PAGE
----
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Re: Automotive temp MCU
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They can be parked/stuck in a tunnel for hours.  


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Yes, I am doing that with the LDO.  But I prefer to use fully spec'd
automotive parts.  I have found a number of PICs that can do
automotive.  Now I am just trying to optimize my choice.  


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This MCU will be dissipating nearly no power (uWs) when over 85C.  So I
don't think this is needed.  

 
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This part is on the bottom of the board with 0.1" clearance, not much
room for a heatsink  :)


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Far too exotic, but thanks for the suggestions.

Re: Automotive temp MCU
Microchip's sampling is very generous! I've gotten at least 5
different mcu samples. They ship it to you in less than a week, direct
from Thailand or something like that.




snipped-for-privacy@ieee.org (Rob Young) wrote in message
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Re: Automotive temp MCU
hi, 125deg used to be the military grade, have things changed while I wasn't
looking? Can't you get away with 85deg?

Re: Automotive temp MCU
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Mil temp is *-55C* to +125C while automotive (or Microchip calls it
"extended") is *-40C* to +125C.  

I am building a board that will run at up to 85C, but it will shut
itself off at 85C and survive up to 125C.  The part that controls the
on/off (which also includes a low power mode with multiple wake up
options) is simplest if I use a small MCU.  If I use other,
non-programmable parts, I end up with several devices to replace the
MCU.  By adding the MCU I also get several other features that otherwise
need even more chips.

Re: Automotive temp MCU
writes

[snip]

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An 85C PIC will easily run at well over 125C - just don't use the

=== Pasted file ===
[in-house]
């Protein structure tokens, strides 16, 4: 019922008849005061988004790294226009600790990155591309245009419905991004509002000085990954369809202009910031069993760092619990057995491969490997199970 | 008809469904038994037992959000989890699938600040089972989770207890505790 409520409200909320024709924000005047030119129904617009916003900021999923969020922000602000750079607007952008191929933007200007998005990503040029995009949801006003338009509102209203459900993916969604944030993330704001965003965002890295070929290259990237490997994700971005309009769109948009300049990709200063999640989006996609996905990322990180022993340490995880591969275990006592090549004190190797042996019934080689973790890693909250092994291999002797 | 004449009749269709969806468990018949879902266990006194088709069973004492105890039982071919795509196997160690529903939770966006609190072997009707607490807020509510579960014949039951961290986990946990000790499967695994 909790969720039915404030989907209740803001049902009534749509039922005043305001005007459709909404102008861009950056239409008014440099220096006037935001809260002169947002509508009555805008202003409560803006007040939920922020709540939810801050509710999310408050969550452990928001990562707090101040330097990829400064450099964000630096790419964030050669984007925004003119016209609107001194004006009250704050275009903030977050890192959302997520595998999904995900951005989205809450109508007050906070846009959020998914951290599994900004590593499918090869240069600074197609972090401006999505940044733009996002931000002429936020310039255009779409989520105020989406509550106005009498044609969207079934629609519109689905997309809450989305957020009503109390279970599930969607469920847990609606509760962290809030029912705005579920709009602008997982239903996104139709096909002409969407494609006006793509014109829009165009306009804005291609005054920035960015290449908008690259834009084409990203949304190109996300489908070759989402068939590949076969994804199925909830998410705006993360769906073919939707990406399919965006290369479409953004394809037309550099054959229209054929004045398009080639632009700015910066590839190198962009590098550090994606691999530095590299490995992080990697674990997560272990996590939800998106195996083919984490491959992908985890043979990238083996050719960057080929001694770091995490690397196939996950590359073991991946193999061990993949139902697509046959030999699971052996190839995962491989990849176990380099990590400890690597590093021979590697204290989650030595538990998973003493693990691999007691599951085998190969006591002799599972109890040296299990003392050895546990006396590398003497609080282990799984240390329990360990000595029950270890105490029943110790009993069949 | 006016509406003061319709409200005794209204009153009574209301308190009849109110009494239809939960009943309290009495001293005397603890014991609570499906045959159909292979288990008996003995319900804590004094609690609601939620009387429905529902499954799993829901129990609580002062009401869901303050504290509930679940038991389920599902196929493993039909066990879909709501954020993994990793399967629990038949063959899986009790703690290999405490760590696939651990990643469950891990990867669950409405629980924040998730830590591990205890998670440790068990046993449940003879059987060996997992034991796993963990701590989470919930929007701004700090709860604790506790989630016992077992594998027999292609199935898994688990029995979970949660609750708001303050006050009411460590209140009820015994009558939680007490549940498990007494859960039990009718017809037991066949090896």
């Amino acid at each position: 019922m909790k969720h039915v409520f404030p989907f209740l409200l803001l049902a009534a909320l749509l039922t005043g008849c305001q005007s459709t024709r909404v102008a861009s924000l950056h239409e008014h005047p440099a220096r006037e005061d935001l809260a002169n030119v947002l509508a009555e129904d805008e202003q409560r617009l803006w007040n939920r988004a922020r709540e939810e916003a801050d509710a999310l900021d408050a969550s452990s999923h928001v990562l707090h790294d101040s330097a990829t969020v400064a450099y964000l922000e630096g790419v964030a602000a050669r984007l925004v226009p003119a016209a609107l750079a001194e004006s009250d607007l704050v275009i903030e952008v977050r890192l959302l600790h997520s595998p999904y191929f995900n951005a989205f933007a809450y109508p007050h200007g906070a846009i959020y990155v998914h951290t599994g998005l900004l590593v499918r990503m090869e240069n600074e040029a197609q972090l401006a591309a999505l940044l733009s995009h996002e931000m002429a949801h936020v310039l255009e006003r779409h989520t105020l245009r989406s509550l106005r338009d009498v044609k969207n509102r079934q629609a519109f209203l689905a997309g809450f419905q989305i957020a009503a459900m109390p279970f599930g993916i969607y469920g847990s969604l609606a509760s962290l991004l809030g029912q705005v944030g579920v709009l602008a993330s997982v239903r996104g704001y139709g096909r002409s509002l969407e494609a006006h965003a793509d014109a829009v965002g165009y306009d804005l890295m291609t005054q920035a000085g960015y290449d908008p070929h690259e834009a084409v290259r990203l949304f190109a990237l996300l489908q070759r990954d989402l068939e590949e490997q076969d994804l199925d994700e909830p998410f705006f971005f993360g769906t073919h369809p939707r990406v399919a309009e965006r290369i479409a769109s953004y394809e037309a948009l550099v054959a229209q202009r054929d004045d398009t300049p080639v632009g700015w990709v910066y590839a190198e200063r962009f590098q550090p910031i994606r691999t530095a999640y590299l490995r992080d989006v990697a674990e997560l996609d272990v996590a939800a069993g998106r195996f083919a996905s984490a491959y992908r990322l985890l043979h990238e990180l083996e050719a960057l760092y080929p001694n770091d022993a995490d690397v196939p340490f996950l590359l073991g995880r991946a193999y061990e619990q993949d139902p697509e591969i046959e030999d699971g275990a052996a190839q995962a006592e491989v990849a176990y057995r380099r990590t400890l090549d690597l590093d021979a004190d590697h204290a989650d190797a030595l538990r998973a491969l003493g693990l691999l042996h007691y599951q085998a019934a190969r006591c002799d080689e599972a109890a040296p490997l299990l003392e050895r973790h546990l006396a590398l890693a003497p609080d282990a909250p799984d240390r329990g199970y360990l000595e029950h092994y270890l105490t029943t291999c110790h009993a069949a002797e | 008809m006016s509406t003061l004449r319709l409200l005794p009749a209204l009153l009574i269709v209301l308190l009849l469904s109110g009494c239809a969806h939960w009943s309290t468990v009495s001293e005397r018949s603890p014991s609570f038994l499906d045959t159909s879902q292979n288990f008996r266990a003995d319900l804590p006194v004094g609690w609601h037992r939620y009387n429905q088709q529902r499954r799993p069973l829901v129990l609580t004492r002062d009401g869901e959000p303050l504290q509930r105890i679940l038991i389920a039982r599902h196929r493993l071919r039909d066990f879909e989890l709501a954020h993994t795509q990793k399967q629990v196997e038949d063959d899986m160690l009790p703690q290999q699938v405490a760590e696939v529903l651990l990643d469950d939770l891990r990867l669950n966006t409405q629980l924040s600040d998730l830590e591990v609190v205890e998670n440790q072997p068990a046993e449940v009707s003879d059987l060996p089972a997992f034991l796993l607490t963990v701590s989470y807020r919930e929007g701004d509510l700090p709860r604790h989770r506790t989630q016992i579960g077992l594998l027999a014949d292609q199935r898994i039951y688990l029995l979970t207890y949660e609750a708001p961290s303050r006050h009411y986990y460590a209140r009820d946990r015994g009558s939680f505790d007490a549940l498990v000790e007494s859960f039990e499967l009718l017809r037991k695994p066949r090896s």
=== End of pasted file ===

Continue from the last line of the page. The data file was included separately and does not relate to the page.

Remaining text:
internal RC oscillator or watchdog.  Are 125C rated parts any different?
Don't think so.  Try it.

--
Syd


Re: Automotive temp MCU
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Yes, they are different, they are guaranteed to meet spec at 125C if
nothing else.  I can't come close to testing the parts the way the maker
does.  Some things like leakage current are important and not worth
testing on chips before I make the boards.  I have considered building
the boards with industrial chips and testing each one, but this can be
very expensive.  

Thanks for the suggestion anyway.

Re: Automotive temp MCU
writes
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Just words.  Words which may be important, depending on liability, but
that's not for me to judge.  So you get one of these parts which is
guaranteed to work at 125C and it fails... Money back?

Fact is, the 85C parts will work, but it's then *your* responsibility.

--
Syd


Re: Automotive temp MCU
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*Now* you understand...

Its also marketing.  Selling a board for 125C operation and using chips
clearly marked for 85C that control power to the rest of the board can
be hard to explain.  I'd rather let my customers have confidence in the
chips that I pick rather than asking them to have confidence in me (an
unknown to many of them).

Re: Automotive temp MCU

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Have a look at the ST6 series from ST http://www.st.com/

They may do what you want but the temp range is only -40
to +85.  Something like the ST6265 has 21 i/o, 3884 byte
user ROM, 128 bytes RAM, 128 bytes EEPROM. 8 i/o can drive
20mA, 8 can be ADC input, any digital i/o can be used for
interrupt.  Has other "nice" features as well - but it is
slow nowadays - 8MHz crystal divided by 12/13 for internal
clocks.

Alan

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P O Box 1108, Morley, WA, 6943
Tel: +61 8 9370 5533 Fax +61 8 9370 5106
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Re: Automotive temp MCU
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Thanks for the reply, but the temperature is what this question is all
about.  I can find lots of chips that meet all the other requirements